Account takeover is a more advanced and difficult-to-detect threat. Attackers use traditional spear phishing to compromise a user’s account. When they acquire the user’s credentials, the attacker can monitor the types of emails sent and received on the company network to better assist in lateral phishing attacks. While this is the most difficult attack to pull off, it is also the most potentially destructive.
Artificial Intelligence (AI) inbox defense is the only good way to protect against lateral phishing attacks. By analyzing patterns and historical information, this kind of protection can best defend against these sophisticated attacks.
In an impersonation attack, a hacker pretends to be a business or individual. Impersonation is used to add legitimacy to phishing and spam emails. Here are some examples of impersonation attacks:
In conjunction with URL or spear phishing, attackers might register domains that look similar to a trusted service in an attempt to trick users who check the address bar. Common techniques include using domains with subtle misspellings of common company names or using different TLDs (like .net instead of .com, for example).
In general, up-to-date phishing site block lists and AI inbox protection can protect against this technique. Through analysis of historical data, AI inbox defense can find anomalies from domains in previous emails to stop an attack before it happens.
Well-recognized companies should also consider purchasing variations on their own domain name before hackers do, to prevent phishing attacks on their customers.
Brand impersonation is a common staple of nearly all phishing attacks. Attackers use brand assets (designs, logos, etc.) to make their emails look legitimate. In this e-book by Barracuda Networks, it is reported that 56% of brand impersonation emails attempt to impersonate Microsoft.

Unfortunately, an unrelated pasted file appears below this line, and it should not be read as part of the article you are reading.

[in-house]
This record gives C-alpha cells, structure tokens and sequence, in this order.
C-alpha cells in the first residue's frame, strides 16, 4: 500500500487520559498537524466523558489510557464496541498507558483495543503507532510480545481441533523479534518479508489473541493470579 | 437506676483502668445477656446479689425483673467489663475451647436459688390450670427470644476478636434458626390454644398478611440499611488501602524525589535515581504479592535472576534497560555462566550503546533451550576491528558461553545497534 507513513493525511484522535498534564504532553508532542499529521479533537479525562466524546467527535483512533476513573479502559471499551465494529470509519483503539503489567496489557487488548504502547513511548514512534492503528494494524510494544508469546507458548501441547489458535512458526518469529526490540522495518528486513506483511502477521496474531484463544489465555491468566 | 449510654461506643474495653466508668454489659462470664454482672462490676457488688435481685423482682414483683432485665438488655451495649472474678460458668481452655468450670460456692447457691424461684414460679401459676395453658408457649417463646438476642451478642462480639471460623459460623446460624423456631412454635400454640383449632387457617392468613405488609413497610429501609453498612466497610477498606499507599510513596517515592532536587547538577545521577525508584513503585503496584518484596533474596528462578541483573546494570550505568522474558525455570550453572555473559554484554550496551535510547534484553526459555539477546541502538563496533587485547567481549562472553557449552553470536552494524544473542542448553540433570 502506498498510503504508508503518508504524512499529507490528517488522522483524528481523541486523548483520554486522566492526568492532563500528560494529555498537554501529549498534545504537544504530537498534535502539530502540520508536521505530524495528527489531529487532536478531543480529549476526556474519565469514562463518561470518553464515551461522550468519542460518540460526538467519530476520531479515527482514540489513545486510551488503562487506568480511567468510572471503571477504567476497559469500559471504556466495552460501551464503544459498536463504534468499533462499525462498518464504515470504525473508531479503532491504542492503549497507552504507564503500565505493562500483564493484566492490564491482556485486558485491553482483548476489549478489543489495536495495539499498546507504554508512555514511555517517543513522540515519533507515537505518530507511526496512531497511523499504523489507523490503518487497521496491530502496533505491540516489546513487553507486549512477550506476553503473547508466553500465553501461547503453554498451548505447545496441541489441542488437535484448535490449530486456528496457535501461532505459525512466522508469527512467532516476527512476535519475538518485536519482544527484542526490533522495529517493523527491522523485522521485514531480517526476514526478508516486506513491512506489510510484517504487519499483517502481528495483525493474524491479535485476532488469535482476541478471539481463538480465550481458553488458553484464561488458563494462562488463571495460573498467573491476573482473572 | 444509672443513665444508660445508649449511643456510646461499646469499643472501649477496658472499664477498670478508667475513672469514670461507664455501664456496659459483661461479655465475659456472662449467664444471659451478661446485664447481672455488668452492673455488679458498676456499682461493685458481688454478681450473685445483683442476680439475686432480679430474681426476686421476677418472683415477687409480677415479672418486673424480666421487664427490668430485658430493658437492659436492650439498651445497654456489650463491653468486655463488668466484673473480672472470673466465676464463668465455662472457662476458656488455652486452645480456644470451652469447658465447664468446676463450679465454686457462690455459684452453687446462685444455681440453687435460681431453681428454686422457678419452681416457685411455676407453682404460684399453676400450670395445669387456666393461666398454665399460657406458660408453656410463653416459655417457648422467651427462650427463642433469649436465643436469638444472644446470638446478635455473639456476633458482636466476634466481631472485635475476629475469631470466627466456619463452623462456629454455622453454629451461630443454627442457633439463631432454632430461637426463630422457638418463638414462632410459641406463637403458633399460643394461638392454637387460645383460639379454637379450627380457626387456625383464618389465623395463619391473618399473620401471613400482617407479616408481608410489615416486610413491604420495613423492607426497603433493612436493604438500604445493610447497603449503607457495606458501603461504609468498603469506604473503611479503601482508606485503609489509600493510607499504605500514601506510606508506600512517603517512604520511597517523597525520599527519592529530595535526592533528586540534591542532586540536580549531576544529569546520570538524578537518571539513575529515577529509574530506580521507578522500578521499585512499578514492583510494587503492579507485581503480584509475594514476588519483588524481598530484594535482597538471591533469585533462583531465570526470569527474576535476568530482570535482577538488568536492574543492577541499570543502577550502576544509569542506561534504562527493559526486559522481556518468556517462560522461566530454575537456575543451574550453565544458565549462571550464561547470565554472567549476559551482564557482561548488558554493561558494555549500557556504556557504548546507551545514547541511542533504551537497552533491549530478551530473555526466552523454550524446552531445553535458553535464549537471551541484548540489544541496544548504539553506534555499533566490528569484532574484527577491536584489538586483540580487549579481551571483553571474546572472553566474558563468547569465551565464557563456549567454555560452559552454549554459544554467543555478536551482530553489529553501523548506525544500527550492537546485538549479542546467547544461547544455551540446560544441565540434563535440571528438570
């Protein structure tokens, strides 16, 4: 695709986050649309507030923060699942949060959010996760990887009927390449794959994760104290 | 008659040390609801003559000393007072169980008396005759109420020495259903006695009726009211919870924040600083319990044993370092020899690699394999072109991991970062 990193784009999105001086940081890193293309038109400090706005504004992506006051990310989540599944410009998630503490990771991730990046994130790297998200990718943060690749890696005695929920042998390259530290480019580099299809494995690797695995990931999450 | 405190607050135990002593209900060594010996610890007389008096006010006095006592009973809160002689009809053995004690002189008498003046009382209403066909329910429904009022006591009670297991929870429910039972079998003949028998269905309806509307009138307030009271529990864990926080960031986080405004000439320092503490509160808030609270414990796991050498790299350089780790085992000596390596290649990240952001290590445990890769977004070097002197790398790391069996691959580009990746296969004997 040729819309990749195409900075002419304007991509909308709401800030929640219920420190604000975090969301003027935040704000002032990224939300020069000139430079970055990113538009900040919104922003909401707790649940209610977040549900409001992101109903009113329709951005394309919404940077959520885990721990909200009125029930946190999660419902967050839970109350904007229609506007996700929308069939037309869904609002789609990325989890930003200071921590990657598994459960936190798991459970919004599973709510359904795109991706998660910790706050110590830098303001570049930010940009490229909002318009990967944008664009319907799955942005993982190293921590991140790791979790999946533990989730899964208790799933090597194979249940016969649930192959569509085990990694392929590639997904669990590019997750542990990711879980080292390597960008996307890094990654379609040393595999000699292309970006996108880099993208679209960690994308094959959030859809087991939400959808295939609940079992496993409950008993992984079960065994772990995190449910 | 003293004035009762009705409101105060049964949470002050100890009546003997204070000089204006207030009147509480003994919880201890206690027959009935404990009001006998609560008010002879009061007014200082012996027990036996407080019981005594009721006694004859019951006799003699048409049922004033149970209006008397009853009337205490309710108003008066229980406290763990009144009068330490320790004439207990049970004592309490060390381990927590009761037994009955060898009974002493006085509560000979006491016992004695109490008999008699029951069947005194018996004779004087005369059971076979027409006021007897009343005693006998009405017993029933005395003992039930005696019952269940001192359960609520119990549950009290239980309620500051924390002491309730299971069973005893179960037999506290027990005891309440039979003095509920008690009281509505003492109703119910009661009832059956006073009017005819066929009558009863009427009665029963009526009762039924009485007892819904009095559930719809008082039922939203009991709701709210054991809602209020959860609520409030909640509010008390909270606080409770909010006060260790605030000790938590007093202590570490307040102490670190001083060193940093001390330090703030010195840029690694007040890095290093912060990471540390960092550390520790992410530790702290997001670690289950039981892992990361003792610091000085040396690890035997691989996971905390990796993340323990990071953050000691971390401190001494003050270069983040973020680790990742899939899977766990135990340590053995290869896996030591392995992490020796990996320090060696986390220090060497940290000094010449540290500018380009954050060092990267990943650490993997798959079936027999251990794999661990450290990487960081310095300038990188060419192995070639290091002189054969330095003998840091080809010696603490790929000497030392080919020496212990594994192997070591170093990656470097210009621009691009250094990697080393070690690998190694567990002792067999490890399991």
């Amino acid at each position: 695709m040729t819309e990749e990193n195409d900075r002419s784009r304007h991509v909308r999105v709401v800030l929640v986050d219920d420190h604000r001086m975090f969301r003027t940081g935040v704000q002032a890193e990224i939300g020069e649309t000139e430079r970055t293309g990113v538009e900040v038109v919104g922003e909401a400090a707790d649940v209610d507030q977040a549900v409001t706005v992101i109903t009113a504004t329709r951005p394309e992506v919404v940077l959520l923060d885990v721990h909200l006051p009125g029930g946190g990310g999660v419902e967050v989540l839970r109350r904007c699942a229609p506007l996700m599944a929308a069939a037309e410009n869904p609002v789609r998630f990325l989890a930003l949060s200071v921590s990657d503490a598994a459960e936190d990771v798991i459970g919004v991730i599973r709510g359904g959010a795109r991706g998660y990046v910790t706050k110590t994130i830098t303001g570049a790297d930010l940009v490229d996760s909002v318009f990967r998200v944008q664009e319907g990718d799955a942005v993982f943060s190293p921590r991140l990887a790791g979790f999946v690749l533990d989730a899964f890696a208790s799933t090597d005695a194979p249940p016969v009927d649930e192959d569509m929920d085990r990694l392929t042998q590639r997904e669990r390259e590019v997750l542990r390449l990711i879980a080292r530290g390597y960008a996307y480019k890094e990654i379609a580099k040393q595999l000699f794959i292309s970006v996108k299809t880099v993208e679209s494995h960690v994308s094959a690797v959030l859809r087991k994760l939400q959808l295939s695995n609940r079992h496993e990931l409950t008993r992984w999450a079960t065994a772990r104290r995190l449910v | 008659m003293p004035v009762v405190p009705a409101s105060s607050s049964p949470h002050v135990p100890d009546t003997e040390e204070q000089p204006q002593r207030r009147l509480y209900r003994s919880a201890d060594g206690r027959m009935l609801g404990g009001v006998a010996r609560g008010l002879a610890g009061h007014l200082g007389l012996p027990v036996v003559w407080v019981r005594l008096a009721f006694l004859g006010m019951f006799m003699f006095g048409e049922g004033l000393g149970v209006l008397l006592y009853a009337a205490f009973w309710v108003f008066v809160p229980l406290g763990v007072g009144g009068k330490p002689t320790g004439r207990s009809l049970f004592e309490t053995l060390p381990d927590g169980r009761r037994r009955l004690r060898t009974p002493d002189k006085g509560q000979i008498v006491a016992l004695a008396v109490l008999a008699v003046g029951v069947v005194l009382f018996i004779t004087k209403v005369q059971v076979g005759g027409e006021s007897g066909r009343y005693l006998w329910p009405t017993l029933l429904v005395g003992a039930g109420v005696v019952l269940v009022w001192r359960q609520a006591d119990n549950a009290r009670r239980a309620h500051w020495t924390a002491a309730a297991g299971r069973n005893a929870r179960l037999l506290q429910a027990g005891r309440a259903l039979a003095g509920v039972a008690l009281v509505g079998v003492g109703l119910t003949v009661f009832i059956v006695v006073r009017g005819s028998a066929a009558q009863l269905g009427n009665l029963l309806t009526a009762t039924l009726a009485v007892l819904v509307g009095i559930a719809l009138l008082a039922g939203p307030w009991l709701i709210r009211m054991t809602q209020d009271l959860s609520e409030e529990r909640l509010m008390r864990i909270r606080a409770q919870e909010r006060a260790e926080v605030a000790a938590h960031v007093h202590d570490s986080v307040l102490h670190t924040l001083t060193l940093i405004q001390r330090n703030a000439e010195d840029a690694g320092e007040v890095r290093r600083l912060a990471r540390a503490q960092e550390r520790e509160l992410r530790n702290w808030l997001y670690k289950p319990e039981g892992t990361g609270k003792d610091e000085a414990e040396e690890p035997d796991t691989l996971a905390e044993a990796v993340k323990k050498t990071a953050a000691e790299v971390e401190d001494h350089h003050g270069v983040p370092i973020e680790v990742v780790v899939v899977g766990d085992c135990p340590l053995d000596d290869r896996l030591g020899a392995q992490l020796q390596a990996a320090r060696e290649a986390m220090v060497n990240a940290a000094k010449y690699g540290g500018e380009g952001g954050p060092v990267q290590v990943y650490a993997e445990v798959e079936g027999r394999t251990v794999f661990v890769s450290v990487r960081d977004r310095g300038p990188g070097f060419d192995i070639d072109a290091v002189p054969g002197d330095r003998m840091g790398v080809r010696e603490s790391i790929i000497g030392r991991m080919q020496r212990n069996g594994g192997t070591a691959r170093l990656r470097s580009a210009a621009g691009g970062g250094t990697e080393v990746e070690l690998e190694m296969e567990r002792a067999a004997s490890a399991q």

AI inbox protection uses an API-based architecture to analyze historical email information to accurately identify this type of phishing email and block it before it hits the inbox. In addition, businesses should make an effort to protect their own branding assets from usage in a phishing attack.
One of the most effective impersonation techniques used in spear phishing is business email compromise. In fact, these kinds of attacks caused $1.77 billion in damages in 2019, according to the FBI. Instead of impersonating a company or service, attackers impersonate a high-level manager or trusted coworker.
In 2019 the City of Burlington, Ontario was defrauded to the tune of $503,000 when they were convinced to change the account information for a vendor for whom they were issuing large payments.
These attacks are difficult to prevent with traditional stateless email filtering. However, AI based protection may be able to stop them before they happen.
Similar to traditional blackmail with paper-based mail, this email threat requires the attacker to convince a victim that the attacker knows some embarrassing or sensitive information about them. Most blackmail emails are sextortion schemes, where the scammer claims to have a video of the victim in a compromising position, threatening to share it with others unless the victim pays up.
While most of these emails are relatively unsophisticated and can be stopped with regular email filtering, AI based defense can be more effective.
The Best Email Defense
Protecting against today’s increasingly advanced email threats requires powerful technology. A combination of a gateway or filtering system and AI email protection is the best way to defend against modern attackers.
Here at Outsource IT we use Barracuda technologies such as the Email Gateway and Sentinel AI Email Defense to protect the email inboxes of our clients and lower their risk of exposure to devastating email threats. To learn more about our email defense best practices, contact your Outsource IT account manager today.